As I could discover, gastronomy in Vladivostok is a very eclectical one: not only russian food but japanese, chinese, italian, etc. I don't really know if quality is a normal thing everywhere here, but the places I visited were fine all of them! Despite I discovered Vladivostok is not a cheap city, prices are not too expensive because this is a quality level you may find at occident but paying unless 50% more than here -or more- so I got very satisfied at last.
Near Admirala Fokina I had dinner at a japanese restaurant, very clean and quiet, with good drink -good wine- and food. A thing I found amazing was something I saw here at every restaurants: despite the may be oriental, they are managed by russian people, over all russian women. If you see a japanese or a chinese man, he may be inside the kitchen or doing something specialized -at Spain every personnel inside a chinese restaurant is chinese too, of course!-
In sum, good food, good drinking, good service -despite once time more nobody seems to speak english here- and not very expensive prices.
Favorite Dish: I like japanese tempura very much and this place didn't dissapoint me.
I was on a tour from a cruise which included lunch..usually a dismal affair..However this restaurant was not only clean, and had ambiance the food was remarkably good. I am Russian although grew up in San Francisco. The borscht was excellant, the "podjarka" , kind of a stew was very good and desert blini were fine, just ask for some jam. The service was very good and friendly. The outside and the street was a bit dirty, just like most of Vlad however go inside it was a treat.
Favorite Dish: borscht
Good restaurants did not seem to be in abundance in Vladivostok. -- perhaps I did not look hard enough. But I prefer to live like the locals as much as possible when travelling.
Except for a couple of meals, I ate mostly at street vendors and local outdoor cafes. Prices were 50 cents to $1.00 for a blini stuffed with meat or a piroshikii (accent is the last syllable in Russian).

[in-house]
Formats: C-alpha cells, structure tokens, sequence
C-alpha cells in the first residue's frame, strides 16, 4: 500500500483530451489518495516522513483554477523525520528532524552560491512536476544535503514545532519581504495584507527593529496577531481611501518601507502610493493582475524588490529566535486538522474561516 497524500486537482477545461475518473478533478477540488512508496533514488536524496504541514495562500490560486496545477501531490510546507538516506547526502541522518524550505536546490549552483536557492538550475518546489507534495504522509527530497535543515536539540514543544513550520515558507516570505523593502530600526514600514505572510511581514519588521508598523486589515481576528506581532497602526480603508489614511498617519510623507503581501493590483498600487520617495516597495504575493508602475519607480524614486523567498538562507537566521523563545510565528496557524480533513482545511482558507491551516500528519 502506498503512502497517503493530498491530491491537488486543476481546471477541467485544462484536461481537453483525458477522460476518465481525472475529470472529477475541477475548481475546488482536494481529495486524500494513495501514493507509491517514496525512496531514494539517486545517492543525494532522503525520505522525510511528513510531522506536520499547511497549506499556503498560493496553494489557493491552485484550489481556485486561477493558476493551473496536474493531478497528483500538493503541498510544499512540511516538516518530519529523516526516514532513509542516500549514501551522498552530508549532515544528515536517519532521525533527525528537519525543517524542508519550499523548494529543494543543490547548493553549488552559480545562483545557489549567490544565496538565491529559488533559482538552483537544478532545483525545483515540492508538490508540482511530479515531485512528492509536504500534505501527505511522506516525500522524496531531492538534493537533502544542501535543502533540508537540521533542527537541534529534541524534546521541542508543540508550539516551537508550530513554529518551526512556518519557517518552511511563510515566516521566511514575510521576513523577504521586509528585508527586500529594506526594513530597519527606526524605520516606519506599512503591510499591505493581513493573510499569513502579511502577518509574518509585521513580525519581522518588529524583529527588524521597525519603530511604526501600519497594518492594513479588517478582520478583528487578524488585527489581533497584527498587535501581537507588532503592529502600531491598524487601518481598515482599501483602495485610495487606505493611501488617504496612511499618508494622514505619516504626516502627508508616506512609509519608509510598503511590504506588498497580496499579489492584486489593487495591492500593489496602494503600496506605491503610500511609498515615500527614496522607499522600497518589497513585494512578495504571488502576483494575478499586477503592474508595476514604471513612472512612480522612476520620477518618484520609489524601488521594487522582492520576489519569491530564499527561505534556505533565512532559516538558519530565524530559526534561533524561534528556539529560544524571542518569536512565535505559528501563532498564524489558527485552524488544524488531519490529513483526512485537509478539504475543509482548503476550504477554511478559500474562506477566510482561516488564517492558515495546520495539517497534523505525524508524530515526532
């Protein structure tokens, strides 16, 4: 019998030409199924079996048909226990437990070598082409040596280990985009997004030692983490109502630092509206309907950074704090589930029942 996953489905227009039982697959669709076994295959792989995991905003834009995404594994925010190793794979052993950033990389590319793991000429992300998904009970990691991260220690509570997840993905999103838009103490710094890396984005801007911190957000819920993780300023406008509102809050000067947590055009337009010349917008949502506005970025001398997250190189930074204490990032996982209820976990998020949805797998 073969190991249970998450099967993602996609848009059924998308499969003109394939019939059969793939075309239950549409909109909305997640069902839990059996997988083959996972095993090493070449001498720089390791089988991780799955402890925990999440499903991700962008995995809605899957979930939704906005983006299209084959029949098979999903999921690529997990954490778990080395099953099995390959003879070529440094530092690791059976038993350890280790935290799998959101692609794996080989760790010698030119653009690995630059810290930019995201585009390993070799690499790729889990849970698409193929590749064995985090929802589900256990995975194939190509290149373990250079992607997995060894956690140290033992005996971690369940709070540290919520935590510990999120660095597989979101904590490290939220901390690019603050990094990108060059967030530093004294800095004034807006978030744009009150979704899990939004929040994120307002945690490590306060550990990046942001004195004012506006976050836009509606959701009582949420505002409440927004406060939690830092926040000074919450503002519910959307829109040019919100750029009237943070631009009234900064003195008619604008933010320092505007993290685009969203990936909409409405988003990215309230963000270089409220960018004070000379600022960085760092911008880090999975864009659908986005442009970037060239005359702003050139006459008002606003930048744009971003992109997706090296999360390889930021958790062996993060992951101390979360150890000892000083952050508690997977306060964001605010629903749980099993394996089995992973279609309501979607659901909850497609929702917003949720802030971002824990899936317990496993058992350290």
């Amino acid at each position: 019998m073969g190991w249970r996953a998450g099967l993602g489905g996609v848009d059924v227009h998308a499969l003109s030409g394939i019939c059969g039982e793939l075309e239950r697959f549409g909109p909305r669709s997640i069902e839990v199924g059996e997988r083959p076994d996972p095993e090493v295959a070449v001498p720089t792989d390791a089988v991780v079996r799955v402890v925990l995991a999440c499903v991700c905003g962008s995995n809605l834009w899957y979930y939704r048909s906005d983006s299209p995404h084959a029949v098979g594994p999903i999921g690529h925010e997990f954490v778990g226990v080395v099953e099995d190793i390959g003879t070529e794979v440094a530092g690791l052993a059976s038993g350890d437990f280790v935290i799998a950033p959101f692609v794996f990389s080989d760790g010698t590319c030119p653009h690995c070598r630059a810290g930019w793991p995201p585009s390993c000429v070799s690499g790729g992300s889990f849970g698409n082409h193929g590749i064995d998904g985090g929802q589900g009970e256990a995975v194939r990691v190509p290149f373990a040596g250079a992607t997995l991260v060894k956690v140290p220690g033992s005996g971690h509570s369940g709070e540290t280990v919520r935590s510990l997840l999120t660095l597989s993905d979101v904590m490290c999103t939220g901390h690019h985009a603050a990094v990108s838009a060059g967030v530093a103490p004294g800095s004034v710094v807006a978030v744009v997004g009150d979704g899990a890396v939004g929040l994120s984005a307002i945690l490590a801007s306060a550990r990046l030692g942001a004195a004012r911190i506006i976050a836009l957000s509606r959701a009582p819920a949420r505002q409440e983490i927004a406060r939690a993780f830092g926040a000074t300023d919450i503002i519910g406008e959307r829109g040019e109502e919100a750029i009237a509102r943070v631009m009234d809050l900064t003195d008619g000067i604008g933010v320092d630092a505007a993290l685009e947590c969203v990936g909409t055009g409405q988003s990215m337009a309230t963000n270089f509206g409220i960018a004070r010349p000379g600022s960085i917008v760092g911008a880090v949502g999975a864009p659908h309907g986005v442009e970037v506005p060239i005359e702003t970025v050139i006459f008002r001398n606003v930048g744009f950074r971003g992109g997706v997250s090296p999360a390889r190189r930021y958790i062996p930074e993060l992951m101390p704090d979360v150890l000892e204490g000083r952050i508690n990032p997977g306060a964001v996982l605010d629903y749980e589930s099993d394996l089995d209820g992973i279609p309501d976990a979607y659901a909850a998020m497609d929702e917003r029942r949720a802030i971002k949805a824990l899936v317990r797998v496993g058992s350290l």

Favorite Dish: I can recommend only one trendy restaurant, Paparazzi (just a block over from the sea side main road) look up the address in The Lonely Planet guide for Russia.
Its a basement boutique cafe -- only the drink menu is in English but you can order pasta, ratatouille, potato dishes and a decent wine. Each dish comes with its own fork -- so you have to ask for an extra if you want to share dishes (as we did).
For two kinds of medium large pasta dishes (both with cream sauce), a potato dish (grated with cheese, and ratatouille -- nice presentation and ceramics) and a bottle of wine -- it cost about 120 rubles each ($4.00).
The bartender has a very dry sense of humor -- maybe that is one of the cultural features of modern Russians. There was a very humorous photo collage of two of their staff (both male) pretending to be fashion models -- mimicking the same artsy photographic poster next to it (two female models). Got the impression that the place was at least gay friendly or at least tolerant of diversity.
Central Asian food (Uzebekistan or even Near East dishes) seemed to be very popular at such places -- can't recall the names without looking them up -- sharba? shlapka? whatever . Some of your will probably recognize these -- lamb or chicken grilled on a stick (70-80 rubles), pilaf (fried rice) or a stuffed crepe with lamb, veggies and sour cream sauce (35-50 rubles). Beer was cheaper than water -- 14 - 100 rubles depending on the brand. If you want to pass as a Russian (mainly only saw the men doing this --then just dress very casual -- tee shirt and old pants (jeans were less common than anywhere I have ever been), carry a large glass bottle of beer and take liberal swigs on it as you walk, and dangle a cigarette from side of your lip. You'll be mistaken easily for a Russian. Women, on the othe hand, fell roughly into two types: the frumpy, heavyset middle aged housewifes and the tall dyed hair vixen types with short short skirts, wearing neon-bright colors and long legs. I know this is stereotyping, but it was amazing to see the almost 'characiture' nature of people on the streets.